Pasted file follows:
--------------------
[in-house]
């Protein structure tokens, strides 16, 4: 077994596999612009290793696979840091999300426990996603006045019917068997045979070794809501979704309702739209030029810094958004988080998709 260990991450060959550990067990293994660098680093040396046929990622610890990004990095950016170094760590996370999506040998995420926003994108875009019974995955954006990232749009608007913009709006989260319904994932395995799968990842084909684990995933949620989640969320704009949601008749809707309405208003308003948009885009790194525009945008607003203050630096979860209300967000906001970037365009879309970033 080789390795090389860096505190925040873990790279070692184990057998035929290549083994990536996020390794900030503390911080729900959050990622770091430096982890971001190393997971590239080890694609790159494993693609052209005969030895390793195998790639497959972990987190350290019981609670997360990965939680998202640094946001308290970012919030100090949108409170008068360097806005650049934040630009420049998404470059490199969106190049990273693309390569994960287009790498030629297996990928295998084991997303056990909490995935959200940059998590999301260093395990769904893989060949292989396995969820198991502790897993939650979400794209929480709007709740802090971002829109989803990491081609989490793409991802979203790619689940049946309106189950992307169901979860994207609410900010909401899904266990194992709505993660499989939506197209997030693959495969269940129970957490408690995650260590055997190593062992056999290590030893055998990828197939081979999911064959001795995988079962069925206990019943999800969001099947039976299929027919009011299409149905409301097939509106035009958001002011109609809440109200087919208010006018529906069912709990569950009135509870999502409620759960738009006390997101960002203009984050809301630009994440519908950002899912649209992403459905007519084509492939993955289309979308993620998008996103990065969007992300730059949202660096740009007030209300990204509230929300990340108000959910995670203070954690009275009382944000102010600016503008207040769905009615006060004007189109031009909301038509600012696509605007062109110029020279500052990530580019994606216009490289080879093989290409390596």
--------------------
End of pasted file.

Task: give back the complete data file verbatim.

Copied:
[in-house]
């Protein structure tokens, strides 16, 4: 077994596999612009290793696979840091999300426990996603006045019917068997045979070794809501979704309702739209030029810094958004988080998709 260990991450060959550990067990293994660098680093040396046929990622610890990004990095950016170094760590996370999506040998995420926003994108875009019974995955954006990232749009608007913009709006989260319904994932395995799968990842084909684990995933949620989640969320704009949601008749809707309405208003308003948009885009790194525009945008607003203050630096979860209300967000906001970037365009879309970033 080789390795090389860096505190925040873990790279070692184990057998035929290549083994990536996020390794900030503390911080729900959050990622770091430096982890971001190393997971590239080890694609790159494993693609052209005969030895390793195998790639497959972990987190350290019981609670997360990965939680998202640094946001308290970012919030100090949108409170008068360097806005650049934040630009420049998404470059490199969106190049990273693309390569994960287009790498030629297996990928295998084991997303056990909490995935959200940059998590999301260093395990769904893989060949292989396995969820198991502790897993939650979400794209929480709007709740802090971002829109989803990491081609989490793409991802979203790619689940049946309106189950992307169901979860994207609410900010909401899904266990194992709505993660499989939506197209997030693959495969269940129970957490408690995650260590055997190593062992056999290590030893055998990828197939081979999911064959001795995988079962069925206990019943999800969001099947039976299929027919009011299409149905409301097939509106035009958001002011109609809440109200087919208010006018529906069912709990569950009135509870999502409620759960738009006390997101960002203009984050809301630009994440519908950002899912649209992403459905007519084509492939993955289309979308993620998008996103990065969007992300730059949202660096740009007030209300990204509230929300990340108000959910995670203070954690009275009382944000102010600016503008207040769905009615006060004007189109031009909301038509600012696509605007062109110029020279500052990530580019994606216009490289080879093989290409390596």